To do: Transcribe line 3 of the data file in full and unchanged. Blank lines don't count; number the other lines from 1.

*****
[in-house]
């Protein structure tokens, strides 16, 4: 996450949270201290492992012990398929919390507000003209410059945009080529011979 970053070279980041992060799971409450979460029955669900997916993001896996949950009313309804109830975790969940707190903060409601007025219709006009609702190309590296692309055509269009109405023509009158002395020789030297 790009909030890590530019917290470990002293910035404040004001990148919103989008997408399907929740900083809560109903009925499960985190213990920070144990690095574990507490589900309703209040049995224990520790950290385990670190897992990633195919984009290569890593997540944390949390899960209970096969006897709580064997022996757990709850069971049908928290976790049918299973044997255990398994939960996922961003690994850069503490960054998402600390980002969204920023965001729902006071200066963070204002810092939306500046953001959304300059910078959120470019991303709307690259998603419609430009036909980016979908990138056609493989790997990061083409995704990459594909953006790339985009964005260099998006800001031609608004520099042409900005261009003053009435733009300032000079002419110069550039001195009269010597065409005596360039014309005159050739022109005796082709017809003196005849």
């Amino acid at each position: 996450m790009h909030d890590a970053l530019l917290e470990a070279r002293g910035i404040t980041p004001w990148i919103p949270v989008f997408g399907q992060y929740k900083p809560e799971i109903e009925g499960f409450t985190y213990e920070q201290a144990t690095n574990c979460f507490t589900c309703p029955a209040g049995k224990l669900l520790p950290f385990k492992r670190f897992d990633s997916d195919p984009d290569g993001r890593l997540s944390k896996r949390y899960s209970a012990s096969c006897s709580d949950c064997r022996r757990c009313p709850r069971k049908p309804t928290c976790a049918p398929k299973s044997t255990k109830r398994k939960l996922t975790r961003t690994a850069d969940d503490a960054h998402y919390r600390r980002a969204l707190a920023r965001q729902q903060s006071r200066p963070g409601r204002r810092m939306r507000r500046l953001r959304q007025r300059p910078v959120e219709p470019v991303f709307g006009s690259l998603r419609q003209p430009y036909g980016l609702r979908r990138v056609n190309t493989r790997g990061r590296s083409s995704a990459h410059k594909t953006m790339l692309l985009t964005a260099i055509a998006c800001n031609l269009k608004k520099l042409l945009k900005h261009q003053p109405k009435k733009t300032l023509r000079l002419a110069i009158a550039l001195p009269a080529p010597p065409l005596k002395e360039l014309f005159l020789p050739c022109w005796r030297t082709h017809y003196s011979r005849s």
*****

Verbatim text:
């Amino acid at each position: 996450m790009h909030d890590a970053l530019l917290e470990a070279r002293g910035i404040t980041p004001w990148i919103p949270v989008f997408g399907q992060y929740k900083p809560e799971i109903e009925g499960f409450t985190y213990e920070q201290a144990t690095n574990c979460f507490t589900c309703p029955a209040g049995k224990l669900l520790p950290f385990k492992r670190f897992d990633s997916d195919p984009d290569g993001r890593l997540s944390k896996r949390y899960s209970a012990s096969c006897s709580d949950c064997r022996r757990c009313p709850r069971k049908p309804t928290c976790a049918p398929k299973s044997t255990k109830r398994k939960l996922t975790r961003t690994a850069d969940d503490a960054h998402y919390r600390r980002a969204l707190a920023r965001q729902q903060s006071r200066p963070g409601r204002r810092m939306r507000r500046l953001r959304q007025r300059p910078v959120e219709p470019v991303f709307g006009s690259l998603r419609q003209p430009y036909g980016l609702r979908r990138v056609n190309t493989r790997g990061r590296s083409s995704a990459h410059k594909t953006m790339l692309l985009t964005a260099i055509a998006c800001n031609l269009k608004k520099l042409l945009k900005h261009q003053p109405k009435k733009t300032l023509r000079l002419a110069i009158a550039l001195p009269a080529p010597p065409l005596k002395e360039l014309f005159l020789p050739c022109w005796r030297t082709h017809y003196s011979r005849s």